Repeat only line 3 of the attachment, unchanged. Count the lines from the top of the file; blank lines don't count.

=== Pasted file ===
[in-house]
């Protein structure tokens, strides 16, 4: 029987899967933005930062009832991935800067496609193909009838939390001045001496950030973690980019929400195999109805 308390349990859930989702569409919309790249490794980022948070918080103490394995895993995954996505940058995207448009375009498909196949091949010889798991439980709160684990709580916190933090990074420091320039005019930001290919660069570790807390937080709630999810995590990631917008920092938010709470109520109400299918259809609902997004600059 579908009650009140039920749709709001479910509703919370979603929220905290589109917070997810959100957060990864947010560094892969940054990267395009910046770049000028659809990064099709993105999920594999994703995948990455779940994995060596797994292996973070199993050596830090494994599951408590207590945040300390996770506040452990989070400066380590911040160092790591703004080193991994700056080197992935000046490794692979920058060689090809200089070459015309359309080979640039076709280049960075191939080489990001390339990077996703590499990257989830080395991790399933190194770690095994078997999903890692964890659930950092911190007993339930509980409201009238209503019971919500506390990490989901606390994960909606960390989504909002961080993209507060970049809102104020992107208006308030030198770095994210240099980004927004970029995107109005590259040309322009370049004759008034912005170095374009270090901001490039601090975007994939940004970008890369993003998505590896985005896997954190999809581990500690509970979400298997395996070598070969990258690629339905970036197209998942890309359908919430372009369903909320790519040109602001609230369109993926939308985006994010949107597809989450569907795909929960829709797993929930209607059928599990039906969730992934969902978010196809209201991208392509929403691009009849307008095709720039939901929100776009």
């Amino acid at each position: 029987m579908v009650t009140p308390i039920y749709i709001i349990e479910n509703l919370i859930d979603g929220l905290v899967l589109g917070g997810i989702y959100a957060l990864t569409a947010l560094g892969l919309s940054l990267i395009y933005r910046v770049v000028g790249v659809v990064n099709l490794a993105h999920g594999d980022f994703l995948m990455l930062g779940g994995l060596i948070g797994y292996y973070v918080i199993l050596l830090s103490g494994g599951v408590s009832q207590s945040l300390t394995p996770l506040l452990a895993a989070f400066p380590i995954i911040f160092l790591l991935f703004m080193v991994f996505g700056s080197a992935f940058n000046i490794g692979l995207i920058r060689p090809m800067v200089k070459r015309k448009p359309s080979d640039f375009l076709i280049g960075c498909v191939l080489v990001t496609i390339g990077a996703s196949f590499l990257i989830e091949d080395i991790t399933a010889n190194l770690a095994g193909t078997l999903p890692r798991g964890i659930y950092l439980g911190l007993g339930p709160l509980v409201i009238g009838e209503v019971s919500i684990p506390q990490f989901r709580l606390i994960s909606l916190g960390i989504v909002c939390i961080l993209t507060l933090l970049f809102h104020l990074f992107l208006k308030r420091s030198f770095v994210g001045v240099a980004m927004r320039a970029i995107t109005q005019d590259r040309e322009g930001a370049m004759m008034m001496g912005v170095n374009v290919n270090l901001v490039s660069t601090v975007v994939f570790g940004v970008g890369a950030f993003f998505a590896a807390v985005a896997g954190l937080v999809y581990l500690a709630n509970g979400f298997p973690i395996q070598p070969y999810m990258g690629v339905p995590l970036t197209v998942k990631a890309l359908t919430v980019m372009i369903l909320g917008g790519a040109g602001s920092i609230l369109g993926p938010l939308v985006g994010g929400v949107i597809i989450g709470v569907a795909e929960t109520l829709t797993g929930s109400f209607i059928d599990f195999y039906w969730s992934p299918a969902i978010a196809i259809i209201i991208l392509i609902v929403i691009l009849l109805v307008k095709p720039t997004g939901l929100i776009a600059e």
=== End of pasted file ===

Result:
């Amino acid at each position: 029987m579908v009650t009140p308390i039920y749709i709001i349990e479910n509703l919370i859930d979603g929220l905290v899967l589109g917070g997810i989702y959100a957060l990864t569409a947010l560094g892969l919309s940054l990267i395009y933005r910046v770049v000028g790249v659809v990064n099709l490794a993105h999920g594999d980022f994703l995948m990455l930062g779940g994995l060596i948070g797994y292996y973070v918080i199993l050596l830090s103490g494994g599951v408590s009832q207590s945040l300390t394995p996770l506040l452990a895993a989070f400066p380590i995954i911040f160092l790591l991935f703004m080193v991994f996505g700056s080197a992935f940058n000046i490794g692979l995207i920058r060689p090809m800067v200089k070459r015309k448009p359309s080979d640039f375009l076709i280049g960075c498909v191939l080489v990001t496609i390339g990077a996703s196949f590499l990257i989830e091949d080395i991790t399933a010889n190194l770690a095994g193909t078997l999903p890692r798991g964890i659930y950092l439980g911190l007993g339930p709160l509980v409201i009238g009838e209503v019971s919500i684990p506390q990490f989901r709580l606390i994960s909606l916190g960390i989504v909002c939390i961080l993209t507060l933090l970049f809102h104020l990074f992107l208006k308030r420091s030198f770095v994210g001045v240099a980004m927004r320039a970029i995107t109005q005019d590259r040309e322009g930001a370049m004759m008034m001496g912005v170095n374009v290919n270090l901001v490039s660069t601090v975007v994939f570790g940004v970008g890369a950030f993003f998505a590896a807390v985005a896997g954190l937080v999809y581990l500690a709630n509970g979400f298997p973690i395996q070598p070969y999810m990258g690629v339905p995590l970036t197209v998942k990631a890309l359908t919430v980019m372009i369903l909320g917008g790519a040109g602001s920092i609230l369109g993926p938010l939308v985006g994010g929400v949107i597809i989450g709470v569907a795909e929960t109520l829709t797993g929930s109400f209607i059928d599990f195999y039906w969730s992934p299918a969902i978010a196809i259809i209201i991208l392509i609902v929403i691009l009849l109805v307008k095709p720039t997004g939901l929100i776009a600059e």